WASHINGTON D.C.: The Pentagon has canceled a cloud-computing contract with Microsoft, valued to eventually reach $10 billion.
In new negotiations, the Pentagon will instead pursue an agreement with both Microsoft and Amazon, as well as possibly other cloud service providers.
"With the shifting technology environment, it has become clear that the JEDI Cloud contract, which has long been delayed, no longer meets the requirements to fill the DoD’s capability gaps," the Pentagon said in a statement Tuesday.
Amazon Web Services, a major cloud computing provider, had been thought to be a leading candidate to run the Pentagon’s Joint Enterprise Defense Infrastructure project, known as JEDI.
The project was designed to store and process vast amounts of classified data, and to allow the U.S. military to improve communications with soldiers on the battlefield, as well as use artificial intelligence to speed up war planning and fighting capabilities.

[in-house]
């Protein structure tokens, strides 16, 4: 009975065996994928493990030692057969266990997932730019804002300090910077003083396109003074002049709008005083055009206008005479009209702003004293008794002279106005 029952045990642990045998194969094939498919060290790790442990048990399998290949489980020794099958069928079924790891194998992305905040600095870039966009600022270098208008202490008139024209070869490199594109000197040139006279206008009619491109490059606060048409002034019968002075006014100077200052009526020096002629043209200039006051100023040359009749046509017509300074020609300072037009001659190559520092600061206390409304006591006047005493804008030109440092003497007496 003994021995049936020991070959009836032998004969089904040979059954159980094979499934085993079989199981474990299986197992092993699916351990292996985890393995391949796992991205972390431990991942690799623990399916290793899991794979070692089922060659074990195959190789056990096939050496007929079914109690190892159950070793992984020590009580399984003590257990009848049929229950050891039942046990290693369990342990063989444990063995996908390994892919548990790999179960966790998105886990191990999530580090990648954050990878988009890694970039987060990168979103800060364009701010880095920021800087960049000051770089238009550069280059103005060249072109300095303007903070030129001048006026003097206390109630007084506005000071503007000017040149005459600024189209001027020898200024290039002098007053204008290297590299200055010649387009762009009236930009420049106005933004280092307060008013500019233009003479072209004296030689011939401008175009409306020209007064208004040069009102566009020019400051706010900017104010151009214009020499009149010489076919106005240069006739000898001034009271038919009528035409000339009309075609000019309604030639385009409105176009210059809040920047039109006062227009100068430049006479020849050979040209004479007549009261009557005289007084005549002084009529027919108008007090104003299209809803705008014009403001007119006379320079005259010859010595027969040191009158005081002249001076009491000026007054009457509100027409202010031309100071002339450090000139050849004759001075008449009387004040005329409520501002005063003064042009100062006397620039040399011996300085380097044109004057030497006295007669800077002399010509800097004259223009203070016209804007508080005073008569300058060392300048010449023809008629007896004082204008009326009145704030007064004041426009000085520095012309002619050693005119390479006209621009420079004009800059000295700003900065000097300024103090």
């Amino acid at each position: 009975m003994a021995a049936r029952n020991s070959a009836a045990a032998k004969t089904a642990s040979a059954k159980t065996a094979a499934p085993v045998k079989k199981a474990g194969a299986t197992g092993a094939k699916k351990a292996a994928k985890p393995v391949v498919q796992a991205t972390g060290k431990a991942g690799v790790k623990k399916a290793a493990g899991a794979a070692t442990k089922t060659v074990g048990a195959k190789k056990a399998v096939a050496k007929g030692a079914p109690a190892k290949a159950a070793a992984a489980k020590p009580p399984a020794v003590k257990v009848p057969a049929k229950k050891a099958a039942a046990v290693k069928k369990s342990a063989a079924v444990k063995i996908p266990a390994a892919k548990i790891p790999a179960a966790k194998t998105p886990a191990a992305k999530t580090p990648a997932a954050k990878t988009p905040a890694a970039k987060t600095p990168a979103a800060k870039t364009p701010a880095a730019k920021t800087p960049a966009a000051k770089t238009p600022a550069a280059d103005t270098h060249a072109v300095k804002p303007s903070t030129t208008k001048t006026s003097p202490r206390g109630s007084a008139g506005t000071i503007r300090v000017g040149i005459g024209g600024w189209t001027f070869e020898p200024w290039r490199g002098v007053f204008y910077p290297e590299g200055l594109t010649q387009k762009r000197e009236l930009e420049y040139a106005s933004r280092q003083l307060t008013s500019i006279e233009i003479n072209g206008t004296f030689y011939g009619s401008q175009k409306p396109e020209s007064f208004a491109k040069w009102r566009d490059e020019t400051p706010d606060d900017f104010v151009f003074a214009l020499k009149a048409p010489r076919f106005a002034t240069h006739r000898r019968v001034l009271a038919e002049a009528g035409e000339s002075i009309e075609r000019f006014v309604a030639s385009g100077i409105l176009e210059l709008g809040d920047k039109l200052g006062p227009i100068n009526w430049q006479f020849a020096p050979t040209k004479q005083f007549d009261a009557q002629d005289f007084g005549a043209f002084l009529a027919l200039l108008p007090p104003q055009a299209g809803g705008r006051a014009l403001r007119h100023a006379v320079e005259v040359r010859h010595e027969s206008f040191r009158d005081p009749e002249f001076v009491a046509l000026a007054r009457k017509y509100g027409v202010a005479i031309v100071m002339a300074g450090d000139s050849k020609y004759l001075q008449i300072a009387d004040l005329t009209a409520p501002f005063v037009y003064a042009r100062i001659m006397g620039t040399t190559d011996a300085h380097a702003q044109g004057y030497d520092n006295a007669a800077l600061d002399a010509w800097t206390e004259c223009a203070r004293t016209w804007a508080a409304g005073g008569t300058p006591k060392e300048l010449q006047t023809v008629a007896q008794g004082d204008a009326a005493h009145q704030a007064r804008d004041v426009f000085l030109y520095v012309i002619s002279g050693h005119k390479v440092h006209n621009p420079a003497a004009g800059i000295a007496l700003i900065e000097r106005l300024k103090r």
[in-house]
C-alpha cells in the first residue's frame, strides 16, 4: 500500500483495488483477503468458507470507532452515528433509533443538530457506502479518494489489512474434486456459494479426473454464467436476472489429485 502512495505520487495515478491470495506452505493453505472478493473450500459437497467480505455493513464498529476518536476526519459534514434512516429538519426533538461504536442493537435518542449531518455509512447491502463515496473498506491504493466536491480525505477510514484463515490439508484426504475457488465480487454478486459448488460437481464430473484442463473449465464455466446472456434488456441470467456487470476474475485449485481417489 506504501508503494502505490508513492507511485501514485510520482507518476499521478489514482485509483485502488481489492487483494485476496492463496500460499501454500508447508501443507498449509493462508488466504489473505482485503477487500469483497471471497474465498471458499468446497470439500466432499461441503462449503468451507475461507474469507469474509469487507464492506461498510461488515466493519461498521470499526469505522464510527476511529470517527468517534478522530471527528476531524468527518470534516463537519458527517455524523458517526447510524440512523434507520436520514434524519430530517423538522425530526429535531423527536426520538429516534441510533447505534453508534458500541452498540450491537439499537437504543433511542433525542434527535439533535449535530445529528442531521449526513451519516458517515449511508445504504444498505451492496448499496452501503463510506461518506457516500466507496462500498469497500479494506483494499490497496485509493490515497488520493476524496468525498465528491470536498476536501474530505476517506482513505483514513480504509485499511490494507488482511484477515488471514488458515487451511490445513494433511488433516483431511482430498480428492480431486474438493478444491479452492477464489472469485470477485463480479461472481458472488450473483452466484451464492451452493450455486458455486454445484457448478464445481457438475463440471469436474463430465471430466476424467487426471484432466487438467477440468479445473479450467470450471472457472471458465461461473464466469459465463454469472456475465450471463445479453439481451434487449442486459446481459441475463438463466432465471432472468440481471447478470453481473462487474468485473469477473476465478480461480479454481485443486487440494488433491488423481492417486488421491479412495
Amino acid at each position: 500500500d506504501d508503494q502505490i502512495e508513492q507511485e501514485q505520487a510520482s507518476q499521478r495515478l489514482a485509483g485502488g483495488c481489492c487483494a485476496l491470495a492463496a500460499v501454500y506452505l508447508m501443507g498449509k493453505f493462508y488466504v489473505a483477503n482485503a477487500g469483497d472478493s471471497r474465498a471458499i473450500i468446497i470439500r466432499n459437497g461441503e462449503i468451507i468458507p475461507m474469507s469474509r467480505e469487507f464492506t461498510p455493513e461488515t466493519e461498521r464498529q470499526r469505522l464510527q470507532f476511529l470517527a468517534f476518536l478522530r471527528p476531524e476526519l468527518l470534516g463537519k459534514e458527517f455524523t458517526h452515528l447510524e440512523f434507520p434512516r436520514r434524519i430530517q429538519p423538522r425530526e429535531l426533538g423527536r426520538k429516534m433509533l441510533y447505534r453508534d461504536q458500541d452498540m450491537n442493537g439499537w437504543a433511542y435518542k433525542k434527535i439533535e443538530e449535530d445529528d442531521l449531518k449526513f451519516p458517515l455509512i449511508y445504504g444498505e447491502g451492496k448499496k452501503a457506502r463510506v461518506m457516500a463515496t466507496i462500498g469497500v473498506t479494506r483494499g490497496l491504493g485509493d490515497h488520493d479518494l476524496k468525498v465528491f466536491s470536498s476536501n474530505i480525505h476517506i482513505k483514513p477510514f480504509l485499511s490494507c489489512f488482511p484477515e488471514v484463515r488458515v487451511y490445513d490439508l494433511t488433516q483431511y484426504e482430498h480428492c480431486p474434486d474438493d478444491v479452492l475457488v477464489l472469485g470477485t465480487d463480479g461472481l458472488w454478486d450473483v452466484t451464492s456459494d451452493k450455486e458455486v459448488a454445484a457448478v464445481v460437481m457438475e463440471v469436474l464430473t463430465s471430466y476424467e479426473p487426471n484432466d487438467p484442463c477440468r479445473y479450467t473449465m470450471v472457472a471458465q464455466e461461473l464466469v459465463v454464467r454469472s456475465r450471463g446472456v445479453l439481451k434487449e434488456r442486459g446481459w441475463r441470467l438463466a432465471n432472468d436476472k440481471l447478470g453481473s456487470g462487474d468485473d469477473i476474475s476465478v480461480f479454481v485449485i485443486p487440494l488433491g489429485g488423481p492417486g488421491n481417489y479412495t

However, the Pentagon is putting in place a new program, called Joint Warfighter Cloud Capability, and both Amazon and Microsoft will "likely" receive parts of the business.
The Pentagon’s chief information officer, John Sherman, said the two other large cloud service providers — Google and IBM — might have the opportunity to participate, also.
Microsoft said, in response to the Pentagon announcement, "We understand the DoD s rationale, and we support them and every military member who needs the mission-critical 21st century technology JEDI would have provided."
Amazon also said it agrees with the Pentagon’s decision.
Oracle had earlier sought the JEDI business, but was not included in the final round to be awarded the contract.
Meanwhile, IBM said it was reviewing the new Pentagon program and Google said it looked forward to discussing it with Pentagon officials.
The JEDI project began with a $1 million contract award for Microsoft, meant as an initial step in a 10-year deal that could have reached $10 billion in value. The project that will replace it is a five-year program. Sherman said no exact contract value has been set but that it will be valued "in the billions."
Sherman also said the government will negotiate the amount Microsoft will be paid for having its 2019 contract terminated.